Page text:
When and how to spot Japanese Knotweed
Japanese knotweed is one of the world’s most invasive plant species, which is not uncommon in Lancaster and surrounding areas.
Invasive plant specialists suggest that around 4% of UK homes are affected by Japanese Knotweed.
Consequently, around 890,000 households across the country are suffering a reduction in the value of around £13,200 due to knotweed, which amounts to a staggering £11.8bn loss in the value of the nation’s homes
Why is it important to identify Japanese Knotweed?
This invasive plant is not only a sore sight in a garden but can also severely damage your property. Knotweed spreads through underground roots (known as rhizomes) that can weaken house foundations, and grow through the walls, drains, flood defences, and even chimneys!
On average, the presence of this plant can knock down the value of your house between 5-20%. Additionally, the plant can cause problems when selling, re-mortgaging, or insuring your property.
Knotweed is known for spreading fast, so it is very important to identify it as soon as possible.
When and how to look for Japanese Knotweed
The season of the plant’s growth starts in mid-March to April. If you have a keen eye look out for small reddish sprouts (similar to asparagus) in early spring. Later, the plant can grow up to 10 cm daily and it sprouts its ‘signature’ green shield-shaped leaves. From around August, the plant grows small white flowers. So, now it is the best time to look around your garden and try to spot it before it gets out of control.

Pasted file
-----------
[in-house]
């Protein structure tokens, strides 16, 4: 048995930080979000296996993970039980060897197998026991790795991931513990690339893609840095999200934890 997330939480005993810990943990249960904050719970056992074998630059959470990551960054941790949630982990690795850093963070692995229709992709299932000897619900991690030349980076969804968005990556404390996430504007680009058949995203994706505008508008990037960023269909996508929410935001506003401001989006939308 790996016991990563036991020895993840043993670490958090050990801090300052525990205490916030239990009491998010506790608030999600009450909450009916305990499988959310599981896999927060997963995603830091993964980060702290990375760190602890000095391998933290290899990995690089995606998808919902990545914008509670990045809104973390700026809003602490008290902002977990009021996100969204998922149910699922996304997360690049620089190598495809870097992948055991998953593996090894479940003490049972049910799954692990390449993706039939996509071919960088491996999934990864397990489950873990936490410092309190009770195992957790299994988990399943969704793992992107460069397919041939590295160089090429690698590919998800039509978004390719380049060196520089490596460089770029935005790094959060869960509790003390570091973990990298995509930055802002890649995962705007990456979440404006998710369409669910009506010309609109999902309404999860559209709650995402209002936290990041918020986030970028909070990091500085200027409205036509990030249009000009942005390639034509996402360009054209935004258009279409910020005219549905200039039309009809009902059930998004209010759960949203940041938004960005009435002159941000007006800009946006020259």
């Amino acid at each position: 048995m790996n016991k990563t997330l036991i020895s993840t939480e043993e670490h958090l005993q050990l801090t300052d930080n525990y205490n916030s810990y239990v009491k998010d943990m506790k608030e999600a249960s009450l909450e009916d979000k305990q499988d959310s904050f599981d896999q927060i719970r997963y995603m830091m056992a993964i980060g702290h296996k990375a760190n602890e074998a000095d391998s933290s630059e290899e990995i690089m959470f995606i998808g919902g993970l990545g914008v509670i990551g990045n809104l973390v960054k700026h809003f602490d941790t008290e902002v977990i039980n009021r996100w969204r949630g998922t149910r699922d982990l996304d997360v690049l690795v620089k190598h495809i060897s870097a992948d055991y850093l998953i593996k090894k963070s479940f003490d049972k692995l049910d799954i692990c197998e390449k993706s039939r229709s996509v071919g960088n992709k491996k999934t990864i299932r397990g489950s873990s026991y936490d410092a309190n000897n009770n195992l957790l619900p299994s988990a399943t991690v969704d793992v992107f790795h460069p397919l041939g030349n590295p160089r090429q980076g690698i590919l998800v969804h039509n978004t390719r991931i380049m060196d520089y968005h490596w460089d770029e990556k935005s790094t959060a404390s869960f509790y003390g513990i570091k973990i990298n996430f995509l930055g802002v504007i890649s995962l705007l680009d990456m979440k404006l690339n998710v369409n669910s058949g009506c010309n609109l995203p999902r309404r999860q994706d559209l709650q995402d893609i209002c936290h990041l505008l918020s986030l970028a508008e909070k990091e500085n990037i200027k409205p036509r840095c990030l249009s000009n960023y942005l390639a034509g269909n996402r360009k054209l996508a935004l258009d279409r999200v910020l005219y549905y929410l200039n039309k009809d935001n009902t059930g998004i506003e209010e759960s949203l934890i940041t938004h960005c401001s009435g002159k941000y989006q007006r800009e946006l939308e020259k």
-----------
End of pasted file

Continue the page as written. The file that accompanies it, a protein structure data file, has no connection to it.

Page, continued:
In autumn the plant’s leaves go yellow and start wilting, leaving only brown brittle canes by the winter. In winter, the plant remains dormant with underground roots developing further.
See photos of Japanese Knotweed in various growing stages below.
What to do if you suspect Japanese Knotweed in your garden
Before jumping to conclusions, check this handy knotweed identification guide. Also, a qualified RICS surveyor can help identify and confirm Japanese Knotweed growth. If the plant’s presence is confirmed, the surveyor will help you to get in touch with local specialists that can assist in eradicating the invasive species.
Buying a house with Japanese Knotweed
Estate agents are legally obliged to disclose the presence of this invasive species when listing a property. If a house you are considering buying has knotweed present, you should be aware of its severity. The best idea would be to check with a specialist or a surveyor to evaluate the situation.